A static framework for the Analysis of Policy Optimisation with Interdependent Economies
AbstractThe idea of optimal policy design using an explicit loss function was a natural consequence of the development of econometric models of the macroeconomy. Since the economic theory underlying these was, at first the comparative static Keynesian model the techniques used tended to be static also. This approach can be seen in Tinbergen (1956). In addition since most of the early theory of open-economy macroeconomics was within the small open economy framework single controller models were felt adequate to capture the policy optimisation proble, facing a country. As models have come increasingly to concentrate on the dynamics of macroeconomic variables and the interdependence of economies has become more obvious it has become necessary to modify and extend our optimisation methods. The problem of dynamic models is easily dealt with using the standard techniques of optimal control theory i.e. dynamic programming or Pontryagin methods. The problem of interdependence can be handled by use of game theoretic concepts. We propose to set out the standard solution concepts of game theory in a static context because we feel this gives an intuition for the issues which it is difficult to obtain from the more technically demanding dynamic game literature. As an application we will consider throughout the problem of policy optimisation with interdependent economies.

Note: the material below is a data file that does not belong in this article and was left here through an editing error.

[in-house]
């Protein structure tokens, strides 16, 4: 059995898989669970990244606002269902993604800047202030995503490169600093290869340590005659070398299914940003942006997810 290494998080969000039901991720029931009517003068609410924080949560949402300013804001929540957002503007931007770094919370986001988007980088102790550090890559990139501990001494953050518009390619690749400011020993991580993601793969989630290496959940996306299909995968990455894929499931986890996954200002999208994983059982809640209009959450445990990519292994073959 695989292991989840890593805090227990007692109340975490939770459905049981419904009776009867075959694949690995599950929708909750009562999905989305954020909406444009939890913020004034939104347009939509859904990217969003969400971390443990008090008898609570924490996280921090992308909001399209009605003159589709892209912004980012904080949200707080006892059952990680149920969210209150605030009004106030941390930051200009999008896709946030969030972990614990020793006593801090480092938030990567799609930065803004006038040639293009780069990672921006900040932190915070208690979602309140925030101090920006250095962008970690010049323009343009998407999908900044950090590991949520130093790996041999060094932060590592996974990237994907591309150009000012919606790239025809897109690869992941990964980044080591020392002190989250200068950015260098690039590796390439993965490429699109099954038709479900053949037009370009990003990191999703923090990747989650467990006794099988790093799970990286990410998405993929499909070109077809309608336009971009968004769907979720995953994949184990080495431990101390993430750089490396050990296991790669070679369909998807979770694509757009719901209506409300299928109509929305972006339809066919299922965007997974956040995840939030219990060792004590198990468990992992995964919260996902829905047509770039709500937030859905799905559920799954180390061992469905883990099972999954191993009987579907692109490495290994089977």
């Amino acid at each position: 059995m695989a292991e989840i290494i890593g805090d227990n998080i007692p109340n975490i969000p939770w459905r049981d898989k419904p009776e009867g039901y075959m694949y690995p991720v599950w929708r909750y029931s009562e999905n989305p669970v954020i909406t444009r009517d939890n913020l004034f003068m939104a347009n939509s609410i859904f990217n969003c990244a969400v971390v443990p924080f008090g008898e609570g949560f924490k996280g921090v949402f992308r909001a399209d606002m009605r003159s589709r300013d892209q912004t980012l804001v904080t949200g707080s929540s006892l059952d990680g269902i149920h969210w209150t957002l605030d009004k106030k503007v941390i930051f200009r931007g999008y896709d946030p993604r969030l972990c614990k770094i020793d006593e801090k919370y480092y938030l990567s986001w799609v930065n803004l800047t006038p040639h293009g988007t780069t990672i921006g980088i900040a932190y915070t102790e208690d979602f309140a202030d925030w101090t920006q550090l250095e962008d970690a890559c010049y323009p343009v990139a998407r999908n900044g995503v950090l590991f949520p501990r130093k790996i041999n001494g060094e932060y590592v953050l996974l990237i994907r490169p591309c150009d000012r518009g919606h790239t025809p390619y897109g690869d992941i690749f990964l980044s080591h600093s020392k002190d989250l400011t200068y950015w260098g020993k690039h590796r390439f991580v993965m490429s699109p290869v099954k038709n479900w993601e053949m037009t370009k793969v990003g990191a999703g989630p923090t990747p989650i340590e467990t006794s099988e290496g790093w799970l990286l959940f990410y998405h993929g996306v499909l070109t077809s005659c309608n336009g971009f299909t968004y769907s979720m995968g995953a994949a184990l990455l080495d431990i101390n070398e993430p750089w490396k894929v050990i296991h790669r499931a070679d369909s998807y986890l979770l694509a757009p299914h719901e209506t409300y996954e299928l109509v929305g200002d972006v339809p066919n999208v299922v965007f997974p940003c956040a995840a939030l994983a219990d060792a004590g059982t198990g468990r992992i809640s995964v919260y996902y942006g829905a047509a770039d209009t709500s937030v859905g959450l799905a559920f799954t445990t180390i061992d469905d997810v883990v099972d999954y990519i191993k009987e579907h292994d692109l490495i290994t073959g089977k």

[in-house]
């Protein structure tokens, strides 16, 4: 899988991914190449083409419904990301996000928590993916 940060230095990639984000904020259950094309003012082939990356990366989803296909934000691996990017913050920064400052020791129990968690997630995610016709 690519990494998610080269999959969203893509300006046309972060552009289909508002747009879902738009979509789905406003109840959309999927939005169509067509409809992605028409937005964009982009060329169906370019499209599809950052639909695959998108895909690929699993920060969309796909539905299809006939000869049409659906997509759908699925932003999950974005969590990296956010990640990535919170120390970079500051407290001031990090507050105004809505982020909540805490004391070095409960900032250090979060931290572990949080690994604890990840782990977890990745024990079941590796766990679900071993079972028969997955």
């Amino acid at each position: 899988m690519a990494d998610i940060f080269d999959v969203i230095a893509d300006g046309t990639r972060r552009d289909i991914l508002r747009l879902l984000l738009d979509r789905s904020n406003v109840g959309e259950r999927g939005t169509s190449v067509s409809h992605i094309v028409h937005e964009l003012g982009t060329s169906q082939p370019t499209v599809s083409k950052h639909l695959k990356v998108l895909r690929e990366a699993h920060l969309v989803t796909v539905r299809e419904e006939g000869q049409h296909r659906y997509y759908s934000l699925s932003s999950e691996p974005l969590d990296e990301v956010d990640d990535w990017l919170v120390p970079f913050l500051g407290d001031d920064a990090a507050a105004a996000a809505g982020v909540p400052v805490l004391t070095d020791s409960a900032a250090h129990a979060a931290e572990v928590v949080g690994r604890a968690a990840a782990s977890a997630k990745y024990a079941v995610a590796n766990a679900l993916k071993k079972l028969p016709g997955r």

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Bibliographic InfoPaper provided by University of Warwick, Department of Economics in its series The Warwick Economics Research Paper Series (TWERPS) with number 235.
Length: 31 pages
Date of creation: 1983
Date of revision:
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